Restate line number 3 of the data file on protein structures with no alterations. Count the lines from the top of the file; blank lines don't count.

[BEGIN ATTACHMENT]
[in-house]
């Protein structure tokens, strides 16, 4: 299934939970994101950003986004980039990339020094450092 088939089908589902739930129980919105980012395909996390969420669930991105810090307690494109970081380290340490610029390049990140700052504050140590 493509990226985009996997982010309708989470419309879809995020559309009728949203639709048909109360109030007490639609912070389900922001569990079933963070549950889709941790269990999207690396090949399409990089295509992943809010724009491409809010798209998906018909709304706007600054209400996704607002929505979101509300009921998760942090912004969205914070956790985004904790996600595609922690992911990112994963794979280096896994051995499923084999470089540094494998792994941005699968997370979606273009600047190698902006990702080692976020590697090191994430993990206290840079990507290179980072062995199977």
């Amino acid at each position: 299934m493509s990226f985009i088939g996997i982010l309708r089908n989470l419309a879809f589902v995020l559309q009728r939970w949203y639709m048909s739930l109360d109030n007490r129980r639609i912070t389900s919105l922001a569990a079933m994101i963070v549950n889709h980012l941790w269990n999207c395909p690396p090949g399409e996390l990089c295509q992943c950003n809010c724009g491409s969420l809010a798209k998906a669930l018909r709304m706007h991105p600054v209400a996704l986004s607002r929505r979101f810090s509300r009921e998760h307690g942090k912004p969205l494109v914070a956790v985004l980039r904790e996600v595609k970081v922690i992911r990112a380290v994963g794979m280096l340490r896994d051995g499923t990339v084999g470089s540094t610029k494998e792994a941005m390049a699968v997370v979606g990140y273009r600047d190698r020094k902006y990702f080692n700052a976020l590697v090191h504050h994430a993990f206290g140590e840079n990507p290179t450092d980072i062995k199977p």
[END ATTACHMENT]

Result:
């Amino acid at each position: 299934m493509s990226f985009i088939g996997i982010l309708r089908n989470l419309a879809f589902v995020l559309q009728r939970w949203y639709m048909s739930l109360d109030n007490r129980r639609i912070t389900s919105l922001a569990a079933m994101i963070v549950n889709h980012l941790w269990n999207c395909p690396p090949g399409e996390l990089c295509q992943c950003n809010c724009g491409s969420l809010a798209k998906a669930l018909r709304m706007h991105p600054v209400a996704l986004s607002r929505r979101f810090s509300r009921e998760h307690g942090k912004p969205l494109v914070a956790v985004l980039r904790e996600v595609k970081v922690i992911r990112a380290v994963g794979m280096l340490r896994d051995g499923t990339v084999g470089s540094t610029k494998e792994a941005m390049a699968v997370v979606g990140y273009r600047d190698r020094k902006y990702f080692n700052a976020l590697v090191h504050h994430a993990f206290g140590e840079n990507p290179t450092d980072i062995k199977p």